Let’s say the service is a basic compliance service. The rest of the group then brainstorms the value that the client might receive. It is important to take the focus OFF the activity or input and ONTO the value. Some examples in the case of compliance work:

  • It satisfies the IRS.
  • It keeps cash coming in.
  • It helps me plan.
  • It helps me benchmark my performance against other firms in my industry.
  • It helps me satisfy my bank.
  • It lets me know how I’m doing.
  • It avoids surprises.
  • It gives me my key performance metrics.

Identifying Value-Based Projects

CPAs are at their best with numbers. That’s why we believe that year-end or compliance services should form a springboard into more value-based projects. Imagine if you held a quality, face-to-face meeting with each of your business clients after completing their year-end work.

At the meeting, imagine that you presented a couple of potentially valuable opportunities. And imagine that you had a proven sales process that you used every single time. It’s our contention that most firms could double their revenue just by doing that, given what we know about how underserviced most businesses are by their CPA firms.

We have created a process called Finding Opportunities. Every time we run this with a group of accountants, new, previously unnoticed opportunities become apparent. We know there are hundreds of opportunities out there – you just need a process to identify them, the courage to present them, and the capacity to deliver.

Selling Value-Based Projects

In conjunction with the hundreds of CPA firms we have worked with, we have created a unique sales process. The process is based on asking your clients the following types of questions in the order specified:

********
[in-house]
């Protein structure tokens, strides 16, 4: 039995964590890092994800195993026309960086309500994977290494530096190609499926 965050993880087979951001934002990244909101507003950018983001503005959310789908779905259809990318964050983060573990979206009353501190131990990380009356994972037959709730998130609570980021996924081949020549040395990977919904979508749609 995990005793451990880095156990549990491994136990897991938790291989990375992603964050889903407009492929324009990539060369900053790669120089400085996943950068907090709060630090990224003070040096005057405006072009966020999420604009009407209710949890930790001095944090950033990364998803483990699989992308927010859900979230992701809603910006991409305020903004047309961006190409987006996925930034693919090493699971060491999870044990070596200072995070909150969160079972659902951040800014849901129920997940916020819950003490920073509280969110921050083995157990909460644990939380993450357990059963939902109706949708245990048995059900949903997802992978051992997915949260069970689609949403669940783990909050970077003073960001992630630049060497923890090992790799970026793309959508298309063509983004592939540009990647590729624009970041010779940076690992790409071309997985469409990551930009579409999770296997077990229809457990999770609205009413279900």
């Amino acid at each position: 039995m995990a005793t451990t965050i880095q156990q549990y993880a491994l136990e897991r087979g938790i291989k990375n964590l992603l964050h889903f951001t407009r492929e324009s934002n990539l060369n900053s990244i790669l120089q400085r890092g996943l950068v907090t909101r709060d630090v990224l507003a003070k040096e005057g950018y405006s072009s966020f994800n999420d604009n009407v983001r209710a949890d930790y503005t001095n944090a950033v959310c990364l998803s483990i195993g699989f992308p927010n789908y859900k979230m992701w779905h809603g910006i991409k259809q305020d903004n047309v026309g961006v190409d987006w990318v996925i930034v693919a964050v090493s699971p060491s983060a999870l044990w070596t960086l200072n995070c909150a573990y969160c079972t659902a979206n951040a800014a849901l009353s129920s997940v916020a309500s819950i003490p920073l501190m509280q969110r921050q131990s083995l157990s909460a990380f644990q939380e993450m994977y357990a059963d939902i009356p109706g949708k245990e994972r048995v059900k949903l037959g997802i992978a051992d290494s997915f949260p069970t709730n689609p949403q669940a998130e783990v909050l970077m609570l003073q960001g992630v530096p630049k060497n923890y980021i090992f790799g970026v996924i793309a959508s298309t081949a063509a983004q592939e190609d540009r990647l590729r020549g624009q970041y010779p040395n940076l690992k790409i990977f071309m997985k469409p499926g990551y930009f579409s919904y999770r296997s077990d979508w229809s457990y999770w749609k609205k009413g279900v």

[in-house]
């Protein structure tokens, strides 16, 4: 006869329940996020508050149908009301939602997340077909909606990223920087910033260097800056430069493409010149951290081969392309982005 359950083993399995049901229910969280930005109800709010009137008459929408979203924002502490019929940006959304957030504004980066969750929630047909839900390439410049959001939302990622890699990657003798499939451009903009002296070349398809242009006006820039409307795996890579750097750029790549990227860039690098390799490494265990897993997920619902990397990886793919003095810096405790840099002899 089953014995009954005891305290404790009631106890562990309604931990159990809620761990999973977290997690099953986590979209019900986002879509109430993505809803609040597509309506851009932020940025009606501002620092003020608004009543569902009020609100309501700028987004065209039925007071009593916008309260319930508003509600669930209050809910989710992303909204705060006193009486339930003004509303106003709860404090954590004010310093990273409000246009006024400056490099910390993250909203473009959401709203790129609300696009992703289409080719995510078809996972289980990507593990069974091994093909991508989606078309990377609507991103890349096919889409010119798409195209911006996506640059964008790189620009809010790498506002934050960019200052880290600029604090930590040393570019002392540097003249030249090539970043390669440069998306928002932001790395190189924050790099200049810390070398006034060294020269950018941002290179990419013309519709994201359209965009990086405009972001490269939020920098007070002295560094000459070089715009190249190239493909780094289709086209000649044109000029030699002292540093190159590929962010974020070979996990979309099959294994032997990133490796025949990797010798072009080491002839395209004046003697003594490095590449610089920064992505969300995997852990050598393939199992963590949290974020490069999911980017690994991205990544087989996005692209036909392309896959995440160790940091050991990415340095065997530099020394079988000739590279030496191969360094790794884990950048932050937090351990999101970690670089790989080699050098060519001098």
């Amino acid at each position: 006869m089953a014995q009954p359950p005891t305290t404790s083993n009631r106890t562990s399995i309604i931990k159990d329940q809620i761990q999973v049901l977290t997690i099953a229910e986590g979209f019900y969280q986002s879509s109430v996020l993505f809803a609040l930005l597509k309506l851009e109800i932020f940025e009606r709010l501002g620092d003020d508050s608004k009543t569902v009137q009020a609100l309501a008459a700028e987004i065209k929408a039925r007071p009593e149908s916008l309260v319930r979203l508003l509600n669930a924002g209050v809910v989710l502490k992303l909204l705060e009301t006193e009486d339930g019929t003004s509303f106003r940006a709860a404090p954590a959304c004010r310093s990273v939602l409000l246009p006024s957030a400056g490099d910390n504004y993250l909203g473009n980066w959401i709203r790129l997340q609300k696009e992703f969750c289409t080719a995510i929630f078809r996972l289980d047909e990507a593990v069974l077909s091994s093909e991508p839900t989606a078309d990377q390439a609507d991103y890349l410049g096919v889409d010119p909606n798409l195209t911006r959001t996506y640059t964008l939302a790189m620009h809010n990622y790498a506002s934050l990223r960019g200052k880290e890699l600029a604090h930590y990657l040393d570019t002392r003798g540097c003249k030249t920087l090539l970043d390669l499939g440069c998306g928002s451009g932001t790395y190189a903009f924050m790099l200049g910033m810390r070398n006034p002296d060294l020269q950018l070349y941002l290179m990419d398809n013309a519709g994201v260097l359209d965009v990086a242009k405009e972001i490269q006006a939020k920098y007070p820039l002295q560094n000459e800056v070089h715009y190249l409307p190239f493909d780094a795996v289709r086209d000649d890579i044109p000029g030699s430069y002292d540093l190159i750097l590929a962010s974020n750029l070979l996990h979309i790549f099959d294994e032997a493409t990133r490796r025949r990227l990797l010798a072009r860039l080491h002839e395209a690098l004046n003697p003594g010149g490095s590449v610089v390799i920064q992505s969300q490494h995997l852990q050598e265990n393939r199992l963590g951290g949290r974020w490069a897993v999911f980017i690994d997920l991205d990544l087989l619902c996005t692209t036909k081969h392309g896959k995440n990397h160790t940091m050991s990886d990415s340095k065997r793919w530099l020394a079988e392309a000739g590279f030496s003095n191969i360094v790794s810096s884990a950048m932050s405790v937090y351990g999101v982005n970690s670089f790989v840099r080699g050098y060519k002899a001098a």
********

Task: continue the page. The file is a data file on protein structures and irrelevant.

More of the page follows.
• Decision-makers: Ensure all decision-makers are present. Don’t hold a meeting with the husband when the wife is actually the emotional buyer (or vice versa).
  • Background questions: Before you launch into determining client objectives, ensure you have some solid understanding of the client’s situation.
  • Motivation questions: What pleasure does the client wish to move toward, or what pain would the client like to move away from? What are the client’s objectives?
  • Problem questions: What is stopping the client from achieving their goals right now?
  • Measurement questions: What would show the client that we are on track toward achieving their objectives?
  • Value questions: What would the client get out of achieving the specified goals? It can be monetary, emotional, or any other point of value articulated by the client.
  • Consequence questions: What would happen if the client did not do something different?
  • Timing questions: Is this a later or a sooner project?

One of the resources we provide to our members is a Client Interview Worksheet. Many CPAs have created notepads based on this worksheet and find that it keeps them on track and improves outcomes.

Part 2 of this article on Improving Profitability Through Pricing will focus more specifically on upfront pricing. You can also join Rob Nixon on Nov. 29 as he hosts a webinar on how exactly to implement value pricing at your firm.